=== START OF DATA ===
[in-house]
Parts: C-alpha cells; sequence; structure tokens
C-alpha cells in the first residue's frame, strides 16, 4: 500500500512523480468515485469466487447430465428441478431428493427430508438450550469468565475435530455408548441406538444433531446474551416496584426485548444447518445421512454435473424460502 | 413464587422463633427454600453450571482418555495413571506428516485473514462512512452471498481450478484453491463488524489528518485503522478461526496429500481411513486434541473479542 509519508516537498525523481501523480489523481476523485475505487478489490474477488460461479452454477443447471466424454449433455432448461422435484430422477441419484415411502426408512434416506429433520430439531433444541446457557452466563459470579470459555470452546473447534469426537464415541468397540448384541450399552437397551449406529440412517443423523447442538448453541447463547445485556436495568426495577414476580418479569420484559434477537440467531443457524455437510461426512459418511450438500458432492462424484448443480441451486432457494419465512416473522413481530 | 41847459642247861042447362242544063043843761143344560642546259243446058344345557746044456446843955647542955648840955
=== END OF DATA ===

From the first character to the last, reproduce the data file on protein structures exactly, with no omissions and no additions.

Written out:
[in-house]
Parts: C-alpha cells; sequence; structure tokens
C-alpha cells in the first residue's frame, strides 16, 4: 500500500512523480468515485469466487447430465428441478431428493427430508438450550469468565475435530455408548441406538444433531446474551416496584426485548444447518445421512454435473424460502 | 413464587422463633427454600453450571482418555495413571506428516485473514462512512452471498481450478484453491463488524489528518485503522478461526496429500481411513486434541473479542 509519508516537498525523481501523480489523481476523485475505487478489490474477488460461479452454477443447471466424454449433455432448461422435484430422477441419484415411502426408512434416506429433520430439531433444541446457557452466563459470579470459555470452546473447534469426537464415541468397540448384541450399552437397551449406529440412517443423523447442538448453541447463547445485556436495568426495577414476580418479569420484559434477537440467531443457524455437510461426512459418511450438500458432492462424484448443480441451486432457494419465512416473522413481530 | 41847459642247861042447362242544063043843761143344560642546259243446058344345557746044456446843955647542955648840955